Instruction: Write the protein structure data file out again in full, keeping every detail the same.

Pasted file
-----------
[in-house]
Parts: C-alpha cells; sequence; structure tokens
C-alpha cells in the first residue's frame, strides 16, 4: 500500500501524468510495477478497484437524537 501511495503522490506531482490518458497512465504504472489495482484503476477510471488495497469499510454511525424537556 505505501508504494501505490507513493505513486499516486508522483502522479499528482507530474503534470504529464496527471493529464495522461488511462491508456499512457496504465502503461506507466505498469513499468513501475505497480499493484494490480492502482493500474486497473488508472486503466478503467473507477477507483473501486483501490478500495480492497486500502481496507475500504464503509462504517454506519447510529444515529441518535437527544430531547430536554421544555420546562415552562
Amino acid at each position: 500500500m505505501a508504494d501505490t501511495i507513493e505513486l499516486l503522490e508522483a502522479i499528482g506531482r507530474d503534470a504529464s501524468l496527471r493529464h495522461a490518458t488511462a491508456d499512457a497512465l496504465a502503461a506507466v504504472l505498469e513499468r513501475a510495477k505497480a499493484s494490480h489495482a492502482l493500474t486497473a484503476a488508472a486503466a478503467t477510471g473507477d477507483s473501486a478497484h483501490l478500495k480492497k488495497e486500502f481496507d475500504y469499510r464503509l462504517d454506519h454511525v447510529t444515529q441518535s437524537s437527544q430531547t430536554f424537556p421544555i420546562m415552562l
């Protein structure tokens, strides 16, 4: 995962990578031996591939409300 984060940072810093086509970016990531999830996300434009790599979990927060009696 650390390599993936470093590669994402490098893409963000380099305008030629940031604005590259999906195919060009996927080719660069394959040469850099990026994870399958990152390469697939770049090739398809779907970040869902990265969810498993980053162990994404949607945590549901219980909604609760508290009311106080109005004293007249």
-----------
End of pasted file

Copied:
[in-house]
Parts: C-alpha cells; sequence; structure tokens
C-alpha cells in the first residue's frame, strides 16, 4: 500500500501524468510495477478497484437524537 501511495503522490506531482490518458497512465504504472489495482484503476477510471488495497469499510454511525424537556 505505501508504494501505490507513493505513486499516486508522483502522479499528482507530474503534470504529464496527471493529464495522461488511462491508456499512457496504465502503461506507466505498469513499468513501475505497480499493484494490480492502482493500474486497473488508472486503466478503467473507477477507483473501486483501490478500495480492497486500502481496507475500504464503509462504517454506519447510529444515529441518535437527544430531547430536554421544555420546562415552562
Amino acid at each position: 500500500m505505501a508504494d501505490t501511495i507513493e505513486l499516486l503522490e508522483a502522479i499528482g506531482r507530474d503534470a504529464s501524468l496527471r493529464h495522461a490518458t488511462a491508456d499512457a497512465l496504465a502503461a506507466v504504472l505498469e513499468r513501475a510495477k505497480a499493484s494490480h489495482a492502482l493500474t486497473a484503476a488508472a486503466a478503467t477510471g473507477d477507483s473501486a478497484h483501490l478500495k480492497k488495497e486500502f481496507d475500504y469499510r464503509l462504517d454506519h454511525v447510529t444515529q441518535s437524537s437527544q430531547t430536554f424537556p421544555i420546562m415552562l
């Protein structure tokens, strides 16, 4: 995962990578031996591939409300 984060940072810093086509970016990531999830996300434009790599979990927060009696 650390390599993936470093590669994402490098893409963000380099305008030629940031604005590259999906195919060009996927080719660069394959040469850099990026994870399958990152390469697939770049090739398809779907970040869902990265969810498993980053162990994404949607945590549901219980909604609760508290009311106080109005004293007249």